There are a lot of “experts” online who claim to know what the perfect programming language is. If you’re a critical reader, though, you’ll know that these are either marketing ploys or the opinion of someone who’s not very knowledgeable in the field. This is because there really is no one sure-answer to all programming needs. Different websites need different features, and not all website developers have had the same programming experience. One programming language may be easy for one developer and very difficult for another.
On top of that, new programming languages are developed every year. It would be very regressive for web developers to stick to an obsolete programming language. On the other hand, it’s very foolish to just ride with the latest programming trend without considering the real, practical needs of the website. To narrow down the choices, web developers need to think about these things:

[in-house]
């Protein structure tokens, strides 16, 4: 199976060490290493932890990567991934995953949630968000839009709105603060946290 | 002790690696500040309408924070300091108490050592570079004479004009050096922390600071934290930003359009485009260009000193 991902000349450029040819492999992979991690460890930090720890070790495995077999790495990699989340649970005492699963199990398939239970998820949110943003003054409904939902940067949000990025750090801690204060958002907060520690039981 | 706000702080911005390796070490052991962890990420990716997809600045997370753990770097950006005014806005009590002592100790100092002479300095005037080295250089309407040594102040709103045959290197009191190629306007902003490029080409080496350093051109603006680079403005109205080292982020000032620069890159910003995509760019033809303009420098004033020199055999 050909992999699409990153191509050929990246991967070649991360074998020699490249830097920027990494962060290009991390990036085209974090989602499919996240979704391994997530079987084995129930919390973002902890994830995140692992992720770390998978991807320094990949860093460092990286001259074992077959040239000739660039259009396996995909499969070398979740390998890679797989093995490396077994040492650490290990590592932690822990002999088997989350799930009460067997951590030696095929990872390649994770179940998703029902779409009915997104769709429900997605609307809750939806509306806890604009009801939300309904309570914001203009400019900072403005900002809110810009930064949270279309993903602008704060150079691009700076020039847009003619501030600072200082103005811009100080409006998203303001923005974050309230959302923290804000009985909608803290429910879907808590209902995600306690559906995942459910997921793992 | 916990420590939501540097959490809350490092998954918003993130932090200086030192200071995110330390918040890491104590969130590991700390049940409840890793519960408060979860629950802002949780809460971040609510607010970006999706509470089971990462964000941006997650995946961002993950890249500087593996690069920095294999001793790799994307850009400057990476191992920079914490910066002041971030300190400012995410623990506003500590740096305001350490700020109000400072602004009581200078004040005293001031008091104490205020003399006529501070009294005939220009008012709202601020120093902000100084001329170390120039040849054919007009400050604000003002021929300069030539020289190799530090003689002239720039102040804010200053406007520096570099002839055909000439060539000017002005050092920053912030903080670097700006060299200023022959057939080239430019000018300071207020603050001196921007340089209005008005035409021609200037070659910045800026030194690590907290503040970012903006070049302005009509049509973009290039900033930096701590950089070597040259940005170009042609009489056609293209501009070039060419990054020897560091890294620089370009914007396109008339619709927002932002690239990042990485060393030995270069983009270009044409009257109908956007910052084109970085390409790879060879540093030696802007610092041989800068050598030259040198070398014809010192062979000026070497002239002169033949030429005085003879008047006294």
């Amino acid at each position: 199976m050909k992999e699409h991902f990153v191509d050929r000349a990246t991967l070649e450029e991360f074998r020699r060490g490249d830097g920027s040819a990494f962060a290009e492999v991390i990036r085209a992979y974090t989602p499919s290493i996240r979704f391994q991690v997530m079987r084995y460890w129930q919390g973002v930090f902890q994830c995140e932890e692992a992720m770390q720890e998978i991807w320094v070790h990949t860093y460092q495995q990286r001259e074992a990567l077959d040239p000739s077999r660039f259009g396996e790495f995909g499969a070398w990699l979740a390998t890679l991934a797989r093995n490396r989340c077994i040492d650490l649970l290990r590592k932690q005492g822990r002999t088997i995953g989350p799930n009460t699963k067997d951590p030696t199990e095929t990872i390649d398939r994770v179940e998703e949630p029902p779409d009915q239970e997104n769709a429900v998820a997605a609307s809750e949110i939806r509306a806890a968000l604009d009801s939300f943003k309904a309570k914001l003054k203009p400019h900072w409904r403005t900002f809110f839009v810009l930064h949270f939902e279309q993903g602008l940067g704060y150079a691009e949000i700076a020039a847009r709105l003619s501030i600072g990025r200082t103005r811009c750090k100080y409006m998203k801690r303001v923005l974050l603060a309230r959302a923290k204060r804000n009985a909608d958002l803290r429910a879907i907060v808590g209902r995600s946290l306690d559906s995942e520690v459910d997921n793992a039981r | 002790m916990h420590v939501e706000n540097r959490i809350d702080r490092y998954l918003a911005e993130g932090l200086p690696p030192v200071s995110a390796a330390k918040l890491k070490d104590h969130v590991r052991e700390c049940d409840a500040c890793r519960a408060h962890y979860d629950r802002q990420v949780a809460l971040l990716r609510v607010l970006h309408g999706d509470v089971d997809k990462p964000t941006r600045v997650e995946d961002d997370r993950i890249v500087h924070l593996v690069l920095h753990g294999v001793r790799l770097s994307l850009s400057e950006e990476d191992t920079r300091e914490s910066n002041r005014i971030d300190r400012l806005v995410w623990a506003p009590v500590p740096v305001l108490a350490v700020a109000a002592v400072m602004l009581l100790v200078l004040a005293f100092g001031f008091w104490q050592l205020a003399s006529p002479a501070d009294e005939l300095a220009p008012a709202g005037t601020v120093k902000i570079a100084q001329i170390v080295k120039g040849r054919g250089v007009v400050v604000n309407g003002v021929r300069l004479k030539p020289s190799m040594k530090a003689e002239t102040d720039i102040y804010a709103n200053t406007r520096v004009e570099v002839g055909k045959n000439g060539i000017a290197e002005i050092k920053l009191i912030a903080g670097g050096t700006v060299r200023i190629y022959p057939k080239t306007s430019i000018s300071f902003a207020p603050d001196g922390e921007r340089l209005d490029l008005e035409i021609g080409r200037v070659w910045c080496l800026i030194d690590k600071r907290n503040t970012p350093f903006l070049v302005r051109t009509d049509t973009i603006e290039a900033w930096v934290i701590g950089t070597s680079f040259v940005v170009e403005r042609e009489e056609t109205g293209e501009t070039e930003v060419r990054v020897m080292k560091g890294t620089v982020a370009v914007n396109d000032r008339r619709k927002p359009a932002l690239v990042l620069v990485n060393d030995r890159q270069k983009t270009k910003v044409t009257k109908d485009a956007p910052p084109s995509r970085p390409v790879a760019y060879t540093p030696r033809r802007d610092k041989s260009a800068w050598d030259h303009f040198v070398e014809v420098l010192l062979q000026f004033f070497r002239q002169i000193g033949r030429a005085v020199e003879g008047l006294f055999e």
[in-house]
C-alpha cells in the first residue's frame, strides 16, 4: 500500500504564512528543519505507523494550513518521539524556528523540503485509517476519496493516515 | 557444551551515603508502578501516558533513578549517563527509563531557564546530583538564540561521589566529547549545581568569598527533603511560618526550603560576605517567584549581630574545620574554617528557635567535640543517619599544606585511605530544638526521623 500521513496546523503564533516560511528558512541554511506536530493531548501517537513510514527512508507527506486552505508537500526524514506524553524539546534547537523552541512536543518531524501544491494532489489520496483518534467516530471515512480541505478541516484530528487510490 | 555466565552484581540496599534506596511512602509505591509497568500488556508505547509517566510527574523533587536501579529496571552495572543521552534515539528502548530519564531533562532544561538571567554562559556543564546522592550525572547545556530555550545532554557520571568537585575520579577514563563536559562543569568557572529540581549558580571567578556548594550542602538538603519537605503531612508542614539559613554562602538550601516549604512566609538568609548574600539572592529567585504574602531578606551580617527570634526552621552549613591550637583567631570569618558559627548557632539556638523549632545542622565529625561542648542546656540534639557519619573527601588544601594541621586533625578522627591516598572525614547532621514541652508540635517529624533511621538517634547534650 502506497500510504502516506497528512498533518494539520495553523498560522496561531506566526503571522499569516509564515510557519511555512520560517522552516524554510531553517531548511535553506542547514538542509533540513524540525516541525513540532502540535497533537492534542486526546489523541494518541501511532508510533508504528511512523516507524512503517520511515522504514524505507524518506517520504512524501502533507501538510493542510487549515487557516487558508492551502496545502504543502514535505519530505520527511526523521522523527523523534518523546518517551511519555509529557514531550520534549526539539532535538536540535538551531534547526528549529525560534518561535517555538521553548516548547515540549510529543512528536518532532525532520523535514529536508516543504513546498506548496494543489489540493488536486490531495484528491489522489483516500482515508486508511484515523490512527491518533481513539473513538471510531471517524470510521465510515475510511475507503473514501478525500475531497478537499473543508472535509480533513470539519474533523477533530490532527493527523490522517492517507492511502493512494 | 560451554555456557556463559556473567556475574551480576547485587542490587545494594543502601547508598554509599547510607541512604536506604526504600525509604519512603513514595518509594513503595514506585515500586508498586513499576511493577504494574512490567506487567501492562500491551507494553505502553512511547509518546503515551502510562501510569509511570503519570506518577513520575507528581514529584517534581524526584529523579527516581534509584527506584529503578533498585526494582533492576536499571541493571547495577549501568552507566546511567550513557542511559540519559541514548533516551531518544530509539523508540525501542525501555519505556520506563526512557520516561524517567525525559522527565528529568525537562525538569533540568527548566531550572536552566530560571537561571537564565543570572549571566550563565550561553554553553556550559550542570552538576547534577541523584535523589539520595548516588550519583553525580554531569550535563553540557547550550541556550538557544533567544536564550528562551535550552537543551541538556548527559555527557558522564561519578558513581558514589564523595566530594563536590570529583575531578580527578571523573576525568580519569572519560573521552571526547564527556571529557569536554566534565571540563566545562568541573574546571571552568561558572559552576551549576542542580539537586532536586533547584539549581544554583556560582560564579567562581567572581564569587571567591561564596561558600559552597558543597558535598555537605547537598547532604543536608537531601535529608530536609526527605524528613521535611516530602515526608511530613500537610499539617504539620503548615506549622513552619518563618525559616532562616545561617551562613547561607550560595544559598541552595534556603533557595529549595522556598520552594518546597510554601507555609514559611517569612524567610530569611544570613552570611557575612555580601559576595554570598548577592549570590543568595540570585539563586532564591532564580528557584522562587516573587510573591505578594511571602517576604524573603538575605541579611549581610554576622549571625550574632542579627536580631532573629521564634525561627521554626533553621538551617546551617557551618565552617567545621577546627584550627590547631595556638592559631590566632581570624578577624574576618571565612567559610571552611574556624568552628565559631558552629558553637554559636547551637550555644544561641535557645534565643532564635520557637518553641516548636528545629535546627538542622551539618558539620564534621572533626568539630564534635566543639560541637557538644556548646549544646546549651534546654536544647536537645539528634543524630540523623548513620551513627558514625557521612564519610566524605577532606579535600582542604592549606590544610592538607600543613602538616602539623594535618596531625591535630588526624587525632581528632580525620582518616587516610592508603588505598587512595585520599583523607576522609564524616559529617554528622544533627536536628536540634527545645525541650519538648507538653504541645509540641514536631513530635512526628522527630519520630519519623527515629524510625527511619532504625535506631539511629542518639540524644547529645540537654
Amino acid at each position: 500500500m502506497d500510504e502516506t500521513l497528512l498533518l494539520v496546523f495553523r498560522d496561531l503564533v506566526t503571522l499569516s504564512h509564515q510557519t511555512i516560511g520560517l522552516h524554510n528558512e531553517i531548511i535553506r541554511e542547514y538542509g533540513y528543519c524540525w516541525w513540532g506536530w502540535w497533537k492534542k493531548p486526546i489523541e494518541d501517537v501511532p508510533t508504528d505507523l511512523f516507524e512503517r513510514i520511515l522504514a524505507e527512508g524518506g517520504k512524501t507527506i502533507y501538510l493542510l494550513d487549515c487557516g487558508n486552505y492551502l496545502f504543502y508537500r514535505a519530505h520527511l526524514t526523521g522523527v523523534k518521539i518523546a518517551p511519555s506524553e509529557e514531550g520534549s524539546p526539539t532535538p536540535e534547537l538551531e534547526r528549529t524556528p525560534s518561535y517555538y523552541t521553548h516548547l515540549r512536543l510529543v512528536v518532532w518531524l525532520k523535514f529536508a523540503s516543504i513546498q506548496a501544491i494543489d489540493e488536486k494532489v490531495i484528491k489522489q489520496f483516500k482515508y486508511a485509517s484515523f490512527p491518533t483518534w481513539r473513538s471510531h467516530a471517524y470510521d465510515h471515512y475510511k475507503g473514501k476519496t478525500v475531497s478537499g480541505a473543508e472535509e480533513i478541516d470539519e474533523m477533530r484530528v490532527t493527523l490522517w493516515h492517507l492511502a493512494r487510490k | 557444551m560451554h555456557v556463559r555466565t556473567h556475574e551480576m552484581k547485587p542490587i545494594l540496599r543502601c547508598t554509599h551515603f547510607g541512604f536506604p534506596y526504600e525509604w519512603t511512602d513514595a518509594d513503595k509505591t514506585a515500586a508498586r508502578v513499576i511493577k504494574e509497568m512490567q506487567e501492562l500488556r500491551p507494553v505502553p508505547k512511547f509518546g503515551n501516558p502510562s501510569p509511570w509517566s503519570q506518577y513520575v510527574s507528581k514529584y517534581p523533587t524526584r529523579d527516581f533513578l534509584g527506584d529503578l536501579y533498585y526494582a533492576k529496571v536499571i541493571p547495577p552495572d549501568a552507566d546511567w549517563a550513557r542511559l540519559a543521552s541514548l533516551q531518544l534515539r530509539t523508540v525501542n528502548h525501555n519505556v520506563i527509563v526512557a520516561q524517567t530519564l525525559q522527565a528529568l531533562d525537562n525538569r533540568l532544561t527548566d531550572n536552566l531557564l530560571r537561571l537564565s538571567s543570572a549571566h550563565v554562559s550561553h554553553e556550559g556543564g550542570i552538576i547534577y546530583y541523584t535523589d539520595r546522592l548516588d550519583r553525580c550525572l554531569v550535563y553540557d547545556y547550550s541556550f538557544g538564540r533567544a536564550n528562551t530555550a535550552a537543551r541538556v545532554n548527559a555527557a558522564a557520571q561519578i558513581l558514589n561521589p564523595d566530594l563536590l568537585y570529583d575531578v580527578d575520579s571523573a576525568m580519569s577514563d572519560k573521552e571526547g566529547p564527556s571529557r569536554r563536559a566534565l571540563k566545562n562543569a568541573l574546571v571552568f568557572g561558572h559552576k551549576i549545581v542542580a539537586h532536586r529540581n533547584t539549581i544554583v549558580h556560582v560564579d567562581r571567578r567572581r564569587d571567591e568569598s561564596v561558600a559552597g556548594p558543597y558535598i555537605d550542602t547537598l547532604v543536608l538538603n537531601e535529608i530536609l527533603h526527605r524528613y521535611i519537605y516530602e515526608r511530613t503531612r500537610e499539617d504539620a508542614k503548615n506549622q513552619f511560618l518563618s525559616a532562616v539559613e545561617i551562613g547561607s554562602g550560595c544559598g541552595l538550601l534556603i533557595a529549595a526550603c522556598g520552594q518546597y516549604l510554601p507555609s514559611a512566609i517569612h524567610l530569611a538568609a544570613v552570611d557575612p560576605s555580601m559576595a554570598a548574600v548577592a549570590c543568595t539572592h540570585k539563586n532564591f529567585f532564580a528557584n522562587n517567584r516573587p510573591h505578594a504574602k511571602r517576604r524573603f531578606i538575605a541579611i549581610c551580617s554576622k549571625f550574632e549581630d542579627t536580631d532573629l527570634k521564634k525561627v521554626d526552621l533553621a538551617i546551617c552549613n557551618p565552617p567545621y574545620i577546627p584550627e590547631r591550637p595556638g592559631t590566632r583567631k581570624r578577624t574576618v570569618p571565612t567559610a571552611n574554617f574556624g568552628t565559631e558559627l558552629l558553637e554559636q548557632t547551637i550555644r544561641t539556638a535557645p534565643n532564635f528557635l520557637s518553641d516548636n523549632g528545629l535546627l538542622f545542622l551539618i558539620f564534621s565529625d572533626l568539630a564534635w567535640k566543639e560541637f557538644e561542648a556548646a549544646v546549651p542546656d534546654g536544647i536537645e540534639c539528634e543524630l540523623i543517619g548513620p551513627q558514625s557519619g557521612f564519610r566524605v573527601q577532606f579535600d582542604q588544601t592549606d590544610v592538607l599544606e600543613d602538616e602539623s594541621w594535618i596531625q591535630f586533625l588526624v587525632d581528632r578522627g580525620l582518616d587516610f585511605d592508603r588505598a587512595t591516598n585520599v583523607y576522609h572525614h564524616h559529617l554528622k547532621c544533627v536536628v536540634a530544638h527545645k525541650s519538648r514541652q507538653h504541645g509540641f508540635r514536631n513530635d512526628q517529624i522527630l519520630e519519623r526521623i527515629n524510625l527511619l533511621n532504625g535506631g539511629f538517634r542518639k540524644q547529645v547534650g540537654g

- The operating system (OS) used by the company or the server platform
- The software on the server which is used to build the website
- The allotted budget for the building and the maintenance of the website
- The web developers previous programming experience
- The database that would be used for the website’s backend
Unless all of these factors work well with the prospective programming language, then it’s probably not the right fit for the website you’re planning to build. If you’re hiring a third party web developer, it’s safer to choose a popular programming language. This way, you won’t be dependent on the services offered by a limited number of people. If you’re planning to develop the website on your own, then it’s best to choose the latest variant of the line of programming languages you’ve used in the past. New programming languages, after all, are just improvements of old ones.
The important thing is how well the developer understands the logic behind the programming language s/he is using. This way, configurations can easily be made. In general, commercial programming languages can be used more easily, while open source ones may require more skills from the web developer. The key is to weigh the pros and cons and always think about the long term consequences before making your choice.